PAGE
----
Within my fourteen years of experience as an occupational therapist, I have specialized within the domain of neurorehabilitation becoming both NeuroDevelopmental Treatment (NDT) and Brain Injury Certified (CBIS). I have had the opportunity to work in many settings throughout the continuum of care including acute care, inpatient rehabilitation, skilled nursing and home health. I have had the pleasure of working with patients with a myriad of diagnoses including neurological, orthopedic and cardiac.
Specialization and intensive training within the Neurodevelopmental Treatment (NDT) approach has been pivotal for enhanced assessment and treatment of patients with neurological conditions such as traumatic brain injury and stroke. By using NDT based assessment and treatment approach, our team is able to further maximize not only motor control after neurological lesions, but also functional independence in areas such as Activity of Daily Living and Instrumental Activities of Daily Living and help patients return to work, school and their community.
Question 1-What is the NDT certification?
NDT is a systematic approach to stroke and brain injury rehabilitation that focuses on improving posture and muscle tone through proper handling and facilitation of normal movement. The main principle of NDT is to “reduce muscle spasticity and promote normal patterns of movement” (Seneviratne and Reiner, 2004, p13).
Question 2-How is this method different from conventional Occupational therapy methods?
Occupational Therapy supports health and participation in life through engagement in occupation (AOTA 2008). This correlates with the NDT approach to restore movement patterns which results in an increased participation in our patients’ occupations. The NDT approach is incorporated throughout the evaluation, constant assessment and treatment to facilitate motor control and functional movement. NDT also teaches the delayed use of adaptive equipment to “fix” the problem versus aligning, handling, and facilitating movement to give the body from freedom to re-learn movement without being constrained with a sling or any orthotic. Reviews of research about Bobath (NDT) Therapy have shown that receiving NDT or a combination of NDT and other intervention led to better performance and immediate increase in range of movement (Butler and Darrah, 2001, DeGangi, 1994).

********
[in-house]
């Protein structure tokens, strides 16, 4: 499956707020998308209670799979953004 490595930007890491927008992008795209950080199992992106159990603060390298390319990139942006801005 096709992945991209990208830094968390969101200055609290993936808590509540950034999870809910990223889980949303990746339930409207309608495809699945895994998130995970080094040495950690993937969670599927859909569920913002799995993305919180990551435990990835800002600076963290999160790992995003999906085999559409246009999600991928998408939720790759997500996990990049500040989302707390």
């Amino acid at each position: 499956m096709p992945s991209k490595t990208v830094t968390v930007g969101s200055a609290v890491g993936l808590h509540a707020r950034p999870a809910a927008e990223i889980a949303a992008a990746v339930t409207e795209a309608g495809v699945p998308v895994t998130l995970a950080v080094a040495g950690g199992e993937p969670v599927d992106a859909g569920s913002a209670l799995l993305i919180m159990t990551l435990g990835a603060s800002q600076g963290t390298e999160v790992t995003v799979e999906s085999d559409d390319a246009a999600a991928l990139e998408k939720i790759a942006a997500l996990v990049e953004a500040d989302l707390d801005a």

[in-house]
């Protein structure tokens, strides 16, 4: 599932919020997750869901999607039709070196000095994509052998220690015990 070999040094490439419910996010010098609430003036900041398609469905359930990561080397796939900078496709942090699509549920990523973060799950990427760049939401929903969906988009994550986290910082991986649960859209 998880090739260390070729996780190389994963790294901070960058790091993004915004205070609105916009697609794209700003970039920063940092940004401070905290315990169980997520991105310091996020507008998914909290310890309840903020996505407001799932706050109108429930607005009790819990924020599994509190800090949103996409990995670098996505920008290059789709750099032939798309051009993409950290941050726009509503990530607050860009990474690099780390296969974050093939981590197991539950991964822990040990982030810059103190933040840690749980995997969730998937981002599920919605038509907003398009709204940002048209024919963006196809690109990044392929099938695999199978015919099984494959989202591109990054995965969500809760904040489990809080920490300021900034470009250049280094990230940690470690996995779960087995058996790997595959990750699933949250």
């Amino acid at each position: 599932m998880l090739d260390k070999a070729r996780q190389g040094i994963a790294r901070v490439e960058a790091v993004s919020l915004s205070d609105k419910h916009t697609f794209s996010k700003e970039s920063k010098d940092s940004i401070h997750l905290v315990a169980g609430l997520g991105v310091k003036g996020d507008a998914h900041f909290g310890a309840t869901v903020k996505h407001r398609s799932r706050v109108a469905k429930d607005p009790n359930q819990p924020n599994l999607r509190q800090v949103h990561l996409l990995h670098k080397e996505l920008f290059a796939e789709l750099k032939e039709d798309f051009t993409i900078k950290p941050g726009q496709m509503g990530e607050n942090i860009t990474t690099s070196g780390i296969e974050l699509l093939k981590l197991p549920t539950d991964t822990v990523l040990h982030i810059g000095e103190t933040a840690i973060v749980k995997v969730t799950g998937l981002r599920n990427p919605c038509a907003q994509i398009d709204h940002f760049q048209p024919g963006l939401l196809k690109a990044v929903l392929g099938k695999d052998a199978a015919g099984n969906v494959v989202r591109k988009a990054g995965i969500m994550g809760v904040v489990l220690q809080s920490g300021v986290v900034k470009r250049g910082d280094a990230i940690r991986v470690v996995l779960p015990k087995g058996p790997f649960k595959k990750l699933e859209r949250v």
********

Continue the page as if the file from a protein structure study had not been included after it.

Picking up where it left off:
Questions 3-What are the benefits for someone who has had either a stroke of traumatic brain injury?
NDT is not a specific technique but an overall philosophy that uses the knowledge of typical and atypical development and motor patterns, functional task analysis, motor control and motor learning to develop appropriate, individualized treatment plans including:
- Improved gross motor function, self care skills and reduced caregiver assistance (Knox and Lloyd-Evans, 2002, DeGangi, 1994)
- Increased range of movement (Butler and Darrah, 2001, DeGangi, 1994)
- Progression of supported walking demonstrated by improved stride length, range of movement, strength, step length, heel contact, velocity of walking and reduced spasticity (Desloovere et al., 2012) (Adams et al., 2000, Embray et al., 1990)
- Advanced motor progress has been shown to occur after more intense NDT is delivered in a block (Tsorlakis et al., 2004, Mayo, 1991, Trahan and Malouin, 2002)
- Improved reaching, hand opening and hand use (Jonnsdottir et al., 1997, Kluzik et al., 1990, Chakarian and Larson, 1993).
Seeing a patient that couldn’t sit at the edge of a bed walk more than 300 feet with a walker truly shows the benefits of NDT and how it can change the lives of my patients. In therapy, “therapists must give LIFE, not exercise” (Bobath, 1984).
By Kristy Bautista-Harris MS. OTR/L, CBIS, C/NDT
Kristy Bautista-Harris MS. OTR/L, CBIS, C/NDT, is Senior Occupational Therapist at HealthSouth Rehabilitation Hospital of Altamonte Springs. Kristy graduated from Barry University with a Bachelor of Health Administration degree and went on to complete a Master’s of Science in Occupational Therapy degree at Barry University in Miami. She has 14 years of experience as a Occupational Therapist. Kristy has been with HealthSouth of Altamonte Springs since the hospitals opening in October 2014. Kristy is fluent in Spanish.